High cholesterol poses a significant danger to arteries and ultimately to the heart. Lowering and managing cholesterol levels involves a lifestyle change that includes regular exercise and a heart-healthy diet. It's not difficult to think of ways to become more physically active. However, knowing which foods to eat to help lower cholesterol and maintain healthy levels is a mystery for some. Discover which foods are best for lowering cholesterol and why.
The American Heart Association (AHA) stands by a diet low in saturated and trans fats as being best for the overall health of the heart. Limiting the consumption of meats, eating reduced-fat dairy products and consuming beverages with little or no sugar are key points in its recommendation. Here a few of the specific foods the AHA recommends you stay clear of when trying to lower your cholesterol: foods high in dietary cholesterol (organ meats, egg yolks, shellfish, whole and 2 percent milk), foods and drinks containing added sugars, sodium-rich foods (seasoning salts, soy sauce, steak sauce, canned pickles and olives) and foods containing partially hydrogenated vegetable oils. Staying clear of these food types will improve your cholesterol readings and overall heart health.
Walnuts have been proven in studies to lower blood cholesterol. Other nuts such as almonds, hazelnuts, peanuts and pecans have shown similar effects in lowering cholesterol. However, moderation is key, because these nuts are also high in fat. Consuming a handful of these nuts a day will suffice. Oatmeal and oat bran are the super foods in lowering cholesterol. They contain soluble fiber, which studies have shown specifically lowers low-density lipoprotein (LDL) cholesterol. LDL is the bad cholesterol that significantly contributes to coronary heart disease. If you do not like oatmeal, you can also get soluble fiber from prunes, apples, pears, barley, psyllium and kidney beans.
Fish is high in omega-3 fatty acids, which are the fats found in fish that lower cholesterol. Fatty fish--not all seafood--contain these cholesterol-lowering fatty acids. Shellfish is high in fats, which are not good for you and can raise your cholesterol. Good fish choices include salmon, mackerel, sardines, herring, lake trout and albacore tuna. These fish contain the highest levels of omega-3 fatty acids. It is recommended to eat two servings of fish a week and to limit frying the fish. Boiling, grilling and baking are the best ways to cook these heart-healthy fish.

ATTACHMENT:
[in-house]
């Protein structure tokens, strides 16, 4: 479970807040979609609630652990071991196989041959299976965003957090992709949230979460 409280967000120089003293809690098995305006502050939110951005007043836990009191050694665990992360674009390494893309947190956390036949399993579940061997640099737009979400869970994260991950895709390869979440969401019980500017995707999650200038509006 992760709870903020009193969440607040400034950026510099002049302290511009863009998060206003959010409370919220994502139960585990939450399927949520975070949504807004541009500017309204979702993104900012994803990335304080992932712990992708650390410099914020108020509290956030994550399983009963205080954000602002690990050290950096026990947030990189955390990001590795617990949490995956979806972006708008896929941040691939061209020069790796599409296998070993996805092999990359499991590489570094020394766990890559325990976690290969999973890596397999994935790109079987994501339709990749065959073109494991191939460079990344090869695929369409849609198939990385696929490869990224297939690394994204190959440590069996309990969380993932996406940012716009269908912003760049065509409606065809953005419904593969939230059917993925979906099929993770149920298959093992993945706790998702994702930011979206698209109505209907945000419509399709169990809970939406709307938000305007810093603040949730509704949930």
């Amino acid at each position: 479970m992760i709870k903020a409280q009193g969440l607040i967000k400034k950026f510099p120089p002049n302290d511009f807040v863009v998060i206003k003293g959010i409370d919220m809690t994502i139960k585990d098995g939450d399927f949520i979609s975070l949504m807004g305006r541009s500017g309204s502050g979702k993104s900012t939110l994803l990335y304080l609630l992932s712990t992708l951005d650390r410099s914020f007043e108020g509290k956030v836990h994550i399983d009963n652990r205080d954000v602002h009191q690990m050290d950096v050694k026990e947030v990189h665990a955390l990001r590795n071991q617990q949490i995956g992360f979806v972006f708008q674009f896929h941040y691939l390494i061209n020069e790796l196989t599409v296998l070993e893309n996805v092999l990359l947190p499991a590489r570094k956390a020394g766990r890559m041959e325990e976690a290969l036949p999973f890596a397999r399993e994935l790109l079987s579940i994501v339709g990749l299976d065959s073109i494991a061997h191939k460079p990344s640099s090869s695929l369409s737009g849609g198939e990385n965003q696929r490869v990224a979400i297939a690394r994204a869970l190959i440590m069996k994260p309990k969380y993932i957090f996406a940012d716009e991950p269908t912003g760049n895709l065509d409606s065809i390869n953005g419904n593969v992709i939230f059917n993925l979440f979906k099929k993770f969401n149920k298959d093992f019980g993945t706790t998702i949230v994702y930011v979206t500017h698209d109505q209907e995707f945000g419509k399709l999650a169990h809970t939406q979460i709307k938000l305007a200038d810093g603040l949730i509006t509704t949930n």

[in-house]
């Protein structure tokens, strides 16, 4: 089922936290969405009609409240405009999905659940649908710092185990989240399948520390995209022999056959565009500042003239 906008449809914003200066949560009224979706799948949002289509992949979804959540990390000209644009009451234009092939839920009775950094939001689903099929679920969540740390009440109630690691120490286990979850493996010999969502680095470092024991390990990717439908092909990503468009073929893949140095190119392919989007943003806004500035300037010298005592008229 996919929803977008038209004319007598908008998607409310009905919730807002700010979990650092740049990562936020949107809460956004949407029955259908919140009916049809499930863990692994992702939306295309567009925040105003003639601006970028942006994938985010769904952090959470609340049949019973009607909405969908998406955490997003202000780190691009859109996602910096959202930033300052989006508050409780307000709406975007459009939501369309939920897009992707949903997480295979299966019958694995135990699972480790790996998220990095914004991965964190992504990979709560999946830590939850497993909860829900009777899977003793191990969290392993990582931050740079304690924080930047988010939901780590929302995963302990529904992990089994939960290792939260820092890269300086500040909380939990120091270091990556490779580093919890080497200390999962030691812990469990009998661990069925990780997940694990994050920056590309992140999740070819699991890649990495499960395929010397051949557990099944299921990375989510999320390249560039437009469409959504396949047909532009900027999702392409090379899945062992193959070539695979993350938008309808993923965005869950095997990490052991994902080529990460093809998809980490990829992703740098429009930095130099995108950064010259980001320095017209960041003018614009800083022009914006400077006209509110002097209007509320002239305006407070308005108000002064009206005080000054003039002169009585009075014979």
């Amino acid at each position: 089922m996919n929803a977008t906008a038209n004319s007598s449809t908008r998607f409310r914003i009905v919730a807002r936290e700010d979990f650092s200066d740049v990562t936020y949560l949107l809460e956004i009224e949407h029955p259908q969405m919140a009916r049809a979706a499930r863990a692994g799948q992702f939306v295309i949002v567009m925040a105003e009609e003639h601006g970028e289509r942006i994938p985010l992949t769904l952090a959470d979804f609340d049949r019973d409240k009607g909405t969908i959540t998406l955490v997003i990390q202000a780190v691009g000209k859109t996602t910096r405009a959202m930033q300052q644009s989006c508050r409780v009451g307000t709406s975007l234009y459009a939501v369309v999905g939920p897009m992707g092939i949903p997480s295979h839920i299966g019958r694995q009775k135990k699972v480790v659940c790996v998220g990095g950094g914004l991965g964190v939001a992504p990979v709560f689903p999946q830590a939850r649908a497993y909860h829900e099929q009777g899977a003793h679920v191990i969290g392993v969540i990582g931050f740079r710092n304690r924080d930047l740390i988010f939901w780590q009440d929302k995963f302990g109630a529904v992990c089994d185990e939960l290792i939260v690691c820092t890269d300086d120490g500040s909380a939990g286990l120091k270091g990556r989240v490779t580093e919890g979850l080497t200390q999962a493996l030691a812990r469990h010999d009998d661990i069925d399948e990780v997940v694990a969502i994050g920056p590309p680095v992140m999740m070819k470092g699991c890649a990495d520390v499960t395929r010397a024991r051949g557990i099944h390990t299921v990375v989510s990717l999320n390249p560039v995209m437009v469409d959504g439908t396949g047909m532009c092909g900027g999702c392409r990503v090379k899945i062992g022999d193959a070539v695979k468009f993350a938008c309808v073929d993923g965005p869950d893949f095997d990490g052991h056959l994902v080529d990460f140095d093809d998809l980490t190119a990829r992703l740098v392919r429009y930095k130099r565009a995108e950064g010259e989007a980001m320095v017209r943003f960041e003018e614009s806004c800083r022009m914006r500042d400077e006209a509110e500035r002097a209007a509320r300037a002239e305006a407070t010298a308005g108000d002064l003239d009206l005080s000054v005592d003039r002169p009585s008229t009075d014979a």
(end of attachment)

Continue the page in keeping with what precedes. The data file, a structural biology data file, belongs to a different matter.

Olive oil, especially extra-virgin olive oil, contains a mix of antioxidants that lowers LDL cholesterol and leaves the good HDL cholesterol intact. It is recommended that two tablespoons of olive oil a day is enough to help lower cholesterol while not adding too much fat to your diet. There are many ways to add olive to your daily diet, such as mixing it with vinegar to make salad dressing, adding it to marinades and basting meat with it instead of with butter or margarine.
Eating whole fruits and vegetables provides a lot of antioxidants and soluble fiber that help to lower cholesterol. Consuming five servings a day of these foods will help improve your blood cholesterol levels. The greatest benefits come from eating the whole fruit or vegetable, skin included, because the juices do not contain the same levels of fiber as the whole food does.
Your doctor can help you develop a diet plan that will address your specific cholesterol-lowering needs. If you have other health issues or food allergies, your doctor can help you find safe food alternatives to lower your cholesterol.